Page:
“Aren’t you a dashing devil with that flaming red hair!”

My head snapped around in time to see a large man with heavy jowls sauntering casually toward me. He had full, pouting lips and a tousled mop of chestnut hair that curled down to his collar. He wore a fashionable checkered suit with a green carnation pinned to the lapel. I saw nothing in his expression to indicate that he actually thought I was a devil, so I allowed myself to relax, just a fraction.

“I beg your pardon?” I asked.

“You’ll forgive my sudden intrusion on your solitary reverie,” he began, leaning jauntily on his walking stick. “But the moment I saw you, I just had to come over and introduce myself. First of all, rarely, outside of my native Ireland, have I had the pleasure of looking upon hair so red and fine. Second of all, I am compelled to speak with any man who shares my admiration for good drapes. The curtains here at the Savoy have always been favorites of mine,” he said, smiling expansively. “Unlike the curtains at the Alhambra which, in my humble opinion, are excruciatingly plain.”

I dropped the tassel and just stared for several moments.

“I’m not quite sure I know what to say,” I responded carefully.

At this, his smile widened ever further.

“Then say nothing,” he advised with an elegant gesture of one hand, “And people will believe that you are thinking everything.”

I laughed despite myself and stood, extending my hand to him. His large-knuckled fingers nearly dwarfed my own.

“I’m professor Matthew Warren,” I said automatically. I wondered if that had been a good idea, but the words were already out.

“A professor?” he inquired archly, briefly squeezing my hand. “I’m a great fan of men of letters. They usually say terrible things about my plays, thus getting the common people to go see them.”

He chuckled at this, eyes sparkling.

“I’m afraid you have me at a disadvantage, sir,” I admitted. “I still haven’t caught your name.”

He settled his big-boned frame into the oxblood chair across from mine and motioned for me to be seated again.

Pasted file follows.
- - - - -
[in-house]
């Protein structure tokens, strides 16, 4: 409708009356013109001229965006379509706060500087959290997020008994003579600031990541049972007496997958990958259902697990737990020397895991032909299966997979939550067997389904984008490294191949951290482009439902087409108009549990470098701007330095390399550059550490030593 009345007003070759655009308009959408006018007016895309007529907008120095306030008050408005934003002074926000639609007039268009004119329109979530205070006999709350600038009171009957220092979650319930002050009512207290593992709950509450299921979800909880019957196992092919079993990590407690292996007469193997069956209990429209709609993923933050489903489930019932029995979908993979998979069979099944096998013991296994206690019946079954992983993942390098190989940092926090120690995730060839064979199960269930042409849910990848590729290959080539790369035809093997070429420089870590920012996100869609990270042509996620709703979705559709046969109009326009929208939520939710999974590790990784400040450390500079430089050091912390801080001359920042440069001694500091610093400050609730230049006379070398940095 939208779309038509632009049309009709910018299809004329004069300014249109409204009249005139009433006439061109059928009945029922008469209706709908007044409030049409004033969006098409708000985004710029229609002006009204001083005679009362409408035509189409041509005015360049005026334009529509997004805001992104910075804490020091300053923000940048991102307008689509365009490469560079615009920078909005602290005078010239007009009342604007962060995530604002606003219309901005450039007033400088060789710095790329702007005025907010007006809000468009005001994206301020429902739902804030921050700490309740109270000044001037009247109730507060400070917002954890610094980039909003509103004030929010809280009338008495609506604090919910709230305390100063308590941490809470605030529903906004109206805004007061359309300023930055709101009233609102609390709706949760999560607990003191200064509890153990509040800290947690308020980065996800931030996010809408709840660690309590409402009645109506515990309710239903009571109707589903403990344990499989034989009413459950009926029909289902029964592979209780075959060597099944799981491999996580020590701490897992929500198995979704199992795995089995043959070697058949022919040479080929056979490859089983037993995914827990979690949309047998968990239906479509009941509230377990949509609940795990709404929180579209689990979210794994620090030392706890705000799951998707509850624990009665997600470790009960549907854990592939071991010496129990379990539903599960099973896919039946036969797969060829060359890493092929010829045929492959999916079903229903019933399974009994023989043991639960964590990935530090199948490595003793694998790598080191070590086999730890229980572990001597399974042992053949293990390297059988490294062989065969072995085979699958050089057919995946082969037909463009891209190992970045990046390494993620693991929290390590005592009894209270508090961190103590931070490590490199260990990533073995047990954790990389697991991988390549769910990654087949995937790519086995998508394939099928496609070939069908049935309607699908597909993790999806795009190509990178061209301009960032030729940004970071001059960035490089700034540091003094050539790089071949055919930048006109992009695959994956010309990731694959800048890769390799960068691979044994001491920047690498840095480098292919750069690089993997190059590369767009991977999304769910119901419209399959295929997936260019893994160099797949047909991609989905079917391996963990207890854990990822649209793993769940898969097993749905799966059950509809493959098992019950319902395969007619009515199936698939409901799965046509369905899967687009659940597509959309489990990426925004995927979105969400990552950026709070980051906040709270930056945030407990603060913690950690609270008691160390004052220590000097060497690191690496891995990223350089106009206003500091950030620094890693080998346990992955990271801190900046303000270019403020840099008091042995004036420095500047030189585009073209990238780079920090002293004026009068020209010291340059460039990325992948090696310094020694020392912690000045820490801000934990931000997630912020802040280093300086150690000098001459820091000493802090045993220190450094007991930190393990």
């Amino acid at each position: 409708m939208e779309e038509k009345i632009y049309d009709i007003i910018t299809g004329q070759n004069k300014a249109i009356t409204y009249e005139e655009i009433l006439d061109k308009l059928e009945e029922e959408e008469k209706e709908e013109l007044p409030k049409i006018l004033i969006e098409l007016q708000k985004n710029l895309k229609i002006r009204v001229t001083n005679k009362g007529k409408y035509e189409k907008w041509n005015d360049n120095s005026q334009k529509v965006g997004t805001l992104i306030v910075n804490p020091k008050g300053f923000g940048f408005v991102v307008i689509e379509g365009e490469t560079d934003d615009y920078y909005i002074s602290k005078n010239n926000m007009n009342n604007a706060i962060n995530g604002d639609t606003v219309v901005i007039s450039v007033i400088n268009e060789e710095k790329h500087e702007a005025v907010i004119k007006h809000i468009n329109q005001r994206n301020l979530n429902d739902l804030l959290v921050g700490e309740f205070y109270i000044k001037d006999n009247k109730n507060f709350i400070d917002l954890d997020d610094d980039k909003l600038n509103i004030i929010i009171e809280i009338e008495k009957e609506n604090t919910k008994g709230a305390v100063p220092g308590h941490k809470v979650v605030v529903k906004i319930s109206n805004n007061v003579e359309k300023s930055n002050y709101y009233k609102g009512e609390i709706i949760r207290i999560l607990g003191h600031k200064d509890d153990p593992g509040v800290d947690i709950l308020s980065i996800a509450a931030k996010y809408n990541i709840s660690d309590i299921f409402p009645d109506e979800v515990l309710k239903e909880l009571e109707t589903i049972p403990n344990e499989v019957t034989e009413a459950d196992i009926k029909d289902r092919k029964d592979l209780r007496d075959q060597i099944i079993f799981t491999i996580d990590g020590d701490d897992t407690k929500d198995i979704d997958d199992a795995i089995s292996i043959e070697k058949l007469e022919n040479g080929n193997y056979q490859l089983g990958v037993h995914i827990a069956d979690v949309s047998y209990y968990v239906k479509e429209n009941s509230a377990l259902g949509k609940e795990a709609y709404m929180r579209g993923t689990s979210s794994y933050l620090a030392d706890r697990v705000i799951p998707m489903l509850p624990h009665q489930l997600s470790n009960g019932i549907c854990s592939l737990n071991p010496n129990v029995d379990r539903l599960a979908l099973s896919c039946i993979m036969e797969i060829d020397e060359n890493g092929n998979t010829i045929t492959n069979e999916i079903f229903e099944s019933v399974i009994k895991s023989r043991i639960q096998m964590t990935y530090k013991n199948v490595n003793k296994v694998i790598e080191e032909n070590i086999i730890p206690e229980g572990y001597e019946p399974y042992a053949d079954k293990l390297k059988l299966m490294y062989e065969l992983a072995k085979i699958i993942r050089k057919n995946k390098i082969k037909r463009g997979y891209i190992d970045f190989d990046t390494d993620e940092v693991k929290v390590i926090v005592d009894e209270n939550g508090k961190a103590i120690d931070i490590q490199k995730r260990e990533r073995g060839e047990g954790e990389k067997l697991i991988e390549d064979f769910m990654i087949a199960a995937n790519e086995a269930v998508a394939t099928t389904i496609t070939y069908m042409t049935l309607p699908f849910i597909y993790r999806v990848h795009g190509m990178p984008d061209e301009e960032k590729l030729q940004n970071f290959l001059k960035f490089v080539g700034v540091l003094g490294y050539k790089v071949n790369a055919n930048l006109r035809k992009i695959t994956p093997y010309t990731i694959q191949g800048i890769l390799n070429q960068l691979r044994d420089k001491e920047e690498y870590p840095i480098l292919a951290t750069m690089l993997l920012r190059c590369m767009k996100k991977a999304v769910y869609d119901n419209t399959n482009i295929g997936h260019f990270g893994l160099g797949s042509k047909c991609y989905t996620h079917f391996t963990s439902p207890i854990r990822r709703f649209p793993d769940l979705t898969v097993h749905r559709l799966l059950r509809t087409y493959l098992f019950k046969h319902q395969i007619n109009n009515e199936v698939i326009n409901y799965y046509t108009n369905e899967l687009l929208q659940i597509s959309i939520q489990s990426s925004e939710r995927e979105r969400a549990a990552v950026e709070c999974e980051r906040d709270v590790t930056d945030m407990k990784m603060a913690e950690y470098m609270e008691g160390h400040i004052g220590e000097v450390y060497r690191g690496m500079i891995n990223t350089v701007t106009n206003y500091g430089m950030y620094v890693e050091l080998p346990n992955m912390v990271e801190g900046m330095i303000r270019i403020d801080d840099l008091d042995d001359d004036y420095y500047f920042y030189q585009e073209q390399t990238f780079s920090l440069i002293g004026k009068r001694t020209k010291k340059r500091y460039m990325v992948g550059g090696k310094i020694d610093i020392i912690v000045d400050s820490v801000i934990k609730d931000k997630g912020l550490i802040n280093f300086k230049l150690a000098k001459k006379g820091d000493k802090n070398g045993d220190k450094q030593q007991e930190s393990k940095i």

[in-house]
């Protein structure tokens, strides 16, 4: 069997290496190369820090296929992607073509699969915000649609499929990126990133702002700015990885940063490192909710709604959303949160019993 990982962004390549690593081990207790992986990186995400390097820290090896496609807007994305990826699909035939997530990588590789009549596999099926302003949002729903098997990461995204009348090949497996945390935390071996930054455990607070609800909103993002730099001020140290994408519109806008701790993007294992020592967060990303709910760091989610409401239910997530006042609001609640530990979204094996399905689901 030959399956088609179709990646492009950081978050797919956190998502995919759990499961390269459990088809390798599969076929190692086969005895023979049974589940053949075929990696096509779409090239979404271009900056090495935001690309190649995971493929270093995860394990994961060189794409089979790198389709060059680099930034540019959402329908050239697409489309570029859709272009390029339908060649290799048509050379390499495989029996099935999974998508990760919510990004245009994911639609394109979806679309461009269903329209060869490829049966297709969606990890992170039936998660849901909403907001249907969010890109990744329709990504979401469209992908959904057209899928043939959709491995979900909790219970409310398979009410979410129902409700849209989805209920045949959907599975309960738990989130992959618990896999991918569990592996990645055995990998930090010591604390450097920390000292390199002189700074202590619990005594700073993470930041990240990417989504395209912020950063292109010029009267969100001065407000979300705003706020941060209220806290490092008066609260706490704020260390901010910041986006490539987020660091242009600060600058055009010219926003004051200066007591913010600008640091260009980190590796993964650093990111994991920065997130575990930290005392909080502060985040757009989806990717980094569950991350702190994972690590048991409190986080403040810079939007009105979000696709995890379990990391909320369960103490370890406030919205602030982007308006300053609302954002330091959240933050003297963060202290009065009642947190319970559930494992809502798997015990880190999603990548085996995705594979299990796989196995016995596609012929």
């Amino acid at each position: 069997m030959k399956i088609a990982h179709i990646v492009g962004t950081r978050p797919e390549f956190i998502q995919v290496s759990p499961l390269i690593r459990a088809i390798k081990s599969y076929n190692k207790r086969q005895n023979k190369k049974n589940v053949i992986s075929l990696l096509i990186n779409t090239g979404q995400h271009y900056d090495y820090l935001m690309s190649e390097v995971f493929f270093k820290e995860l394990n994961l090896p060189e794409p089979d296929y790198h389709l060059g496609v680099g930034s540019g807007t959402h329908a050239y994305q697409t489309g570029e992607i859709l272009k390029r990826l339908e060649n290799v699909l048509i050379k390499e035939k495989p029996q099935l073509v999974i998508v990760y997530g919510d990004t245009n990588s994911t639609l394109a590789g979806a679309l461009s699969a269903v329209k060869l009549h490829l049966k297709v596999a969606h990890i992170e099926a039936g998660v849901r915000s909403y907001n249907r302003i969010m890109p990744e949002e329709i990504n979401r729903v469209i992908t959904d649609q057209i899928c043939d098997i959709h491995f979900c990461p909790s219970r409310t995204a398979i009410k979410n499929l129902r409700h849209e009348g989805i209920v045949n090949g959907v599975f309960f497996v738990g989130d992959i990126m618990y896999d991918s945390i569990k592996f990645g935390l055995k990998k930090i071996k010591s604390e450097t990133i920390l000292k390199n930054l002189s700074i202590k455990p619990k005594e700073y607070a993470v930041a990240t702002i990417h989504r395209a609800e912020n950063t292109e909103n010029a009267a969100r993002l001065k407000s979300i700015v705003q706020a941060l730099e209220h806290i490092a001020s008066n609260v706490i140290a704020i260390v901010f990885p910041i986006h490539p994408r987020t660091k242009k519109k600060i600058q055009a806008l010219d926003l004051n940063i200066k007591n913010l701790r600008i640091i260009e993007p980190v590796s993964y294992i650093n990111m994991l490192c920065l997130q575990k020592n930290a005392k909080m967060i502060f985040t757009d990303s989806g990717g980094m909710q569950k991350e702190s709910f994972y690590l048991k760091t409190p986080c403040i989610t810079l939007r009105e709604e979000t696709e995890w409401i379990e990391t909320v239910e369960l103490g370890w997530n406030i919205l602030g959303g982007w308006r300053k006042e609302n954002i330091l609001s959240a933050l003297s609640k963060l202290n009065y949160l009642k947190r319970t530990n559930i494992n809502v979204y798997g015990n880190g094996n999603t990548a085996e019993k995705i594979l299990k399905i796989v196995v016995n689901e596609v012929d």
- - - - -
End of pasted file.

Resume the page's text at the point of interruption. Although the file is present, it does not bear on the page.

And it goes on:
“The world calls me Oscar, and you may do the same,” he said expansively.

“It’s a pleasure to meet you, Oscar,” I responded.

There was a buoyancy of mood to him that was contagious. I found myself feeling better for his company.

“I assure you, the pleasure is all mine,” Oscar replied. He daintily crossed his legs, folding his hands on the top of his cane. “I have a sincere admiration for men who define their own fashion, and I find your hair quite stunning. How long has it taken you to grow it to that length? I’ve only seen women with such a long braid, and I’ve never dared ask those sphinxes their secrets.”

“Well, I’ve never cut it, if that’s what you’re asking,” I replied, adding a smile to take the edge off this evasion.

Oscar nodded sagely.

“You say you’re a professor?” he pursued. “What’s your area of expertise?”

“Classics.”

“Really? I have a great love for the Greeks,” he said wistfully. “I often wish I’d been born in those antique days when you might pass a god walking along the street. That was an age big enough for a man like me. But instead, I’m confined to this small world of even smaller men.”

He glanced out the window and sniffed disdainfully.

“I’ve been doing that all day,” I said. “Looking out the window at them, wondering if their world has any room for me in it.”

“Of course it doesn’t,” he replied glibly. “That’s why we define our own space in spite of them, like modern Samsons, knocking the pillars of the temple down if that’s what it takes to be free.”

His eyes met mine, and there was a promise there that lifted the pall from an otherwise dreary afternoon.

“Thank you,” I told him. “I think I needed to have this conversation.”

“Then would you like to continue it?” he asked, eyes alight. “I was just seeing a friend off a moment ago and was on my way to dine when I caught sight of your beautiful hair. I’d love for you to join me at dinner. I have a private room at the Solferino already waiting.”

“I’m not sure I’m ready to go out just yet,” I demurred. “The city has been very distracting.”

“Well, Matthew, I would love to be distracted with you, if only you would allow me to show you around.” With an elegant wave of one hand he said, “Come. We will go and be Titans together. London will be the new Greece, and we will reinstate the worship of all beautiful things.”

“I can hardly say no to that,” I said, laughing.

“Of course you can’t,” he replied, and heaved himself to his feet. “Come along, the wine is waiting!”